To operate this firelock, the soldier would perform the following steps

  1. He would first half-cock the hammer. This was a “safe” position from which the hammer would not normally spring back.
  2. Then he would pour a measure of gunpowder down the barrel and wrap a lead ball in a small piece of cloth or paper and ram it down the barrel on top of the gunpowder. The ball/cloth combination should have a nice, tight fit.
  3. He would then again pour the same measure of gunpowder down the barrel and after that ram another ball of lead into it. So at this point we have inserted 2 alternate charges of powder and ball in the same gun barrel one after the other.
  4. The gunner now places a small amount of fine gunpowder in the flintlock’s pan to prime the forward charge – the charge that is towards the muzzle of the
  5. He would now pull back the hammer from it’s ‘safe’ position to where it would be farthest from the pan.
  6. The trigger is now pulled to fire the gun. The flint strikes the frizzen with the resultant friction causing sparks to fly from the retreating frizzen which burns the fine powder in the pan. The flame reaches the front charge through the first touch hole at one end of the pan and the ball is discharged.
  7. Once this is taken care of, the gunner turns the wing nut at the base of the pan by 180 degrees activating the rolling shutter which is tube like with a cylindrical slot in it. The tube consequently rotates exposing the slot to the outside. This slot is connected to the rear of the barrel and thus to the charge first rammed into the gun, via a touch hole in the barrel. A small amount of gunpowder is put into this slot thus priming the rear charge. The gunner would snap the frizzen in place over the pan.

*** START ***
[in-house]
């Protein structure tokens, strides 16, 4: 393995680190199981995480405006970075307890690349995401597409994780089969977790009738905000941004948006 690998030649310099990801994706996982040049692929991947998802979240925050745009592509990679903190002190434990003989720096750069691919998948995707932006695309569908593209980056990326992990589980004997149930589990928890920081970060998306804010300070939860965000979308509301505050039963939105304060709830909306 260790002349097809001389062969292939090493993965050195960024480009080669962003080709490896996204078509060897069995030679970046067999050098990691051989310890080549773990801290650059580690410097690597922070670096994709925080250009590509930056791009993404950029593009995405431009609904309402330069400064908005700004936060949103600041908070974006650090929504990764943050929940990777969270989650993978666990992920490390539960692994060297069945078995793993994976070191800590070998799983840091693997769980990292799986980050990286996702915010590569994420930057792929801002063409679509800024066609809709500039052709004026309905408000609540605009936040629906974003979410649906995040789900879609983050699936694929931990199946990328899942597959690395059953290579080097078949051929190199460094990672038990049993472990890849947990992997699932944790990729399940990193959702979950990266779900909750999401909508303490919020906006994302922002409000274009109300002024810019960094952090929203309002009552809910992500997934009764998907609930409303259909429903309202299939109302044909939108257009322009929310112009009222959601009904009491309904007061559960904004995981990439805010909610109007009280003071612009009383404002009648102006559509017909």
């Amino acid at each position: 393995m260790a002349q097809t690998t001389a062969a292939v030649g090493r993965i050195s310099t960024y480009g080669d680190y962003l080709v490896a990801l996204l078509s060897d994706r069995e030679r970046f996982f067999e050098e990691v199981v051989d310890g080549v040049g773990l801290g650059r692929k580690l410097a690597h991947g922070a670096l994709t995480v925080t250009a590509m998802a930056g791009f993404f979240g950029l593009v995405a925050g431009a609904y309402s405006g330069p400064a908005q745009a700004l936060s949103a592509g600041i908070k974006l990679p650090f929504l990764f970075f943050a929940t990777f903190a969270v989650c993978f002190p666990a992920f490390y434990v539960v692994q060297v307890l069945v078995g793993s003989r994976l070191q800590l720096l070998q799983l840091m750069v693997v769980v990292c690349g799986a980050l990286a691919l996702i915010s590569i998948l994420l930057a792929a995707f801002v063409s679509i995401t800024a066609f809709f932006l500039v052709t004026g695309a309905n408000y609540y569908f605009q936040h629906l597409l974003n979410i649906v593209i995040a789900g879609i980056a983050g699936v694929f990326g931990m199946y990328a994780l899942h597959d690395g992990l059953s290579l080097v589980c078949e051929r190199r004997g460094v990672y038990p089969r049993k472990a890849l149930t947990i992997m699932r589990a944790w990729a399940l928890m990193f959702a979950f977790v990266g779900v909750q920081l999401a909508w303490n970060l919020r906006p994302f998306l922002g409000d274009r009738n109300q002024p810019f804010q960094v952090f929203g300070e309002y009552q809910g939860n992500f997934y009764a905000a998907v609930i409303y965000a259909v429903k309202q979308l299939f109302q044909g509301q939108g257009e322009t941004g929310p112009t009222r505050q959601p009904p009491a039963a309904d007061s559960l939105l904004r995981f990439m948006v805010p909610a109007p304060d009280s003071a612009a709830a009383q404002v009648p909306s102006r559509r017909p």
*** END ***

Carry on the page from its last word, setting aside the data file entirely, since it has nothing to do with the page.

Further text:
8. Once again the hammer is half-cocked and the trigger pressed. Sparks from the frizzen burn the charge in the slot and subsequently burns through to the rear charge and discharges the ball that was rammed into the barrel first.

So, in a very short span 2 consecutive shots are discharged from the gun! Where it would take a gunner with a regular flintlock over 30 seconds to fire 2 shots, in this case with the superimposed load flintlock, the same 2 shots could be discharged in a span of about 20 seconds. This saving of 10 seconds between consecutive volleys was extremely useful on the battlefield where the opposing army with soldiers firing at you with regular flintlocks would be unable to shoot at you before you shot a round at them.

In my opinion, the technology incorporating the rolling shutter with twin touch holes on this flintlock reflects the apogee of the technical might of the Mysorean industrial state. From an engineering perspective, what were the points that the gunsmith would have to keep in   mind while designing this kind of a flintlock?